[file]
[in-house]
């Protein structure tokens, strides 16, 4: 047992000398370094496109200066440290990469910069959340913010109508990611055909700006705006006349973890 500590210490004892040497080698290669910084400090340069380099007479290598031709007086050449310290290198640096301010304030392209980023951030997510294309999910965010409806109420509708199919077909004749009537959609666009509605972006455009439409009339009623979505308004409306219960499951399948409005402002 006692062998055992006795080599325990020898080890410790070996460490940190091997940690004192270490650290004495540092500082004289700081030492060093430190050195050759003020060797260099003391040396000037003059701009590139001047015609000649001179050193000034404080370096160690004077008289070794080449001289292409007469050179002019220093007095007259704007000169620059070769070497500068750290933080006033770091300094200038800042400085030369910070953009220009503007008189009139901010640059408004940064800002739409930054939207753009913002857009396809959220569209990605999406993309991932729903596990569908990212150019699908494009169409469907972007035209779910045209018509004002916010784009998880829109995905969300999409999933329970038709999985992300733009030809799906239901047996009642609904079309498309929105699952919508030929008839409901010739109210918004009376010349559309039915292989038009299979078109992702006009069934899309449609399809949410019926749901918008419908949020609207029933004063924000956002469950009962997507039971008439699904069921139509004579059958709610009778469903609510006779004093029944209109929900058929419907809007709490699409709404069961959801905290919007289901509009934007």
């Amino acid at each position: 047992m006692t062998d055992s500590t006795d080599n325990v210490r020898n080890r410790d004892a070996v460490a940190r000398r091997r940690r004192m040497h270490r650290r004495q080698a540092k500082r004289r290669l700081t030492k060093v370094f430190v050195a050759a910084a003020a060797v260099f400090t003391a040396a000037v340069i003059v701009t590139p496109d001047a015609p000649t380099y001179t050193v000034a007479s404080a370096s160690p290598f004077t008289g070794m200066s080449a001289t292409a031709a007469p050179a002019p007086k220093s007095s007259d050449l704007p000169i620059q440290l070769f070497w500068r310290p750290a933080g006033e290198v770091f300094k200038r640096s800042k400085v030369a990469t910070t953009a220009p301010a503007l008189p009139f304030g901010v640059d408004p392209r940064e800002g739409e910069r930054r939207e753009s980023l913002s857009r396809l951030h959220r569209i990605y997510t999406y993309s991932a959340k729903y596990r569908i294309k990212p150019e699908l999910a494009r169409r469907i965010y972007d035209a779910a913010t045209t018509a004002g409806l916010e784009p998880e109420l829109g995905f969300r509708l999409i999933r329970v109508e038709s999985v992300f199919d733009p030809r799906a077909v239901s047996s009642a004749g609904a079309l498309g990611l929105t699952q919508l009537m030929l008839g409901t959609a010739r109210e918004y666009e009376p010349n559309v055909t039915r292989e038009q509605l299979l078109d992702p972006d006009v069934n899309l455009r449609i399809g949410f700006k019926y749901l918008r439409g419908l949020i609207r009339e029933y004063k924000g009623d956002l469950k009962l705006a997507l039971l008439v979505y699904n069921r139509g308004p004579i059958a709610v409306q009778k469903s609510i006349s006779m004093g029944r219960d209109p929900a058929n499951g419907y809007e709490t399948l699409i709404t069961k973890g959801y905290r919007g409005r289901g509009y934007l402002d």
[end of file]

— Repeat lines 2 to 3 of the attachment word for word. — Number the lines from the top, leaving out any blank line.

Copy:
């Protein structure tokens, strides 16, 4: 047992000398370094496109200066440290990469910069959340913010109508990611055909700006705006006349973890 500590210490004892040497080698290669910084400090340069380099007479290598031709007086050449310290290198640096301010304030392209980023951030997510294309999910965010409806109420509708199919077909004749009537959609666009509605972006455009439409009339009623979505308004409306219960499951399948409005402002 006692062998055992006795080599325990020898080890410790070996460490940190091997940690004192270490650290004495540092500082004289700081030492060093430190050195050759003020060797260099003391040396000037003059701009590139001047015609000649001179050193000034404080370096160690004077008289070794080449001289292409007469050179002019220093007095007259704007000169620059070769070497500068750290933080006033770091300094200038800042400085030369910070953009220009503007008189009139901010640059408004940064800002739409930054939207753009913002857009396809959220569209990605999406993309991932729903596990569908990212150019699908494009169409469907972007035209779910045209018509004002916010784009998880829109995905969300999409999933329970038709999985992300733009030809799906239901047996009642609904079309498309929105699952919508030929008839409901010739109210918004009376010349559309039915292989038009299979078109992702006009069934899309449609399809949410019926749901918008419908949020609207029933004063924000956002469950009962997507039971008439699904069921139509004579059958709610009778469903609510006779004093029944209109929900058929419907809007709490699409709404069961959801905290919007289901509009934007």
């Amino acid at each position: 047992m006692t062998d055992s500590t006795d080599n325990v210490r020898n080890r410790d004892a070996v460490a940190r000398r091997r940690r004192m040497h270490r650290r004495q080698a540092k500082r004289r290669l700081t030492k060093v370094f430190v050195a050759a910084a003020a060797v260099f400090t003391a040396a000037v340069i003059v701009t590139p496109d001047a015609p000649t380099y001179t050193v000034a007479s404080a370096s160690p290598f004077t008289g070794m200066s080449a001289t292409a031709a007469p050179a002019p007086k220093s007095s007259d050449l704007p000169i620059q440290l070769f070497w500068r310290p750290a933080g006033e290198v770091f300094k200038r640096s800042k400085v030369a990469t910070t953009a220009p301010a503007l008189p009139f304030g901010v640059d408004p392209r940064e800002g739409e910069r930054r939207e753009s980023l913002s857009r396809l951030h959220r569209i990605y997510t999406y993309s991932a959340k729903y596990r569908i294309k990212p150019e699908l999910a494009r169409r469907i965010y972007d035209a779910a913010t045209t018509a004002g409806l916010e784009p998880e109420l829109g995905f969300r509708l999409i999933r329970v109508e038709s999985v992300f199919d733009p030809r799906a077909v239901s047996s009642a004749g609904a079309l498309g990611l929105t699952q919508l009537m030929l008839g409901t959609a010739r109210e918004y666009e009376p010349n559309v055909t039915r292989e038009q509605l299979l078109d992702p972006d006009v069934n899309l455009r449609i399809g949410f700006k019926y749901l918008r439409g419908l949020i609207r009339e029933y004063k924000g009623d956002l469950k009962l705006a997507l039971l008439v979505y699904n069921r139509g308004p004579i059958a709610v409306q009778k469903s609510i006349s006779m004093g029944r219960d209109p929900a058929n499951g419907y809007e709490t399948l699409i709404t069961k973890g959801y905290r919007g409005r289901g509009y934007l402002d």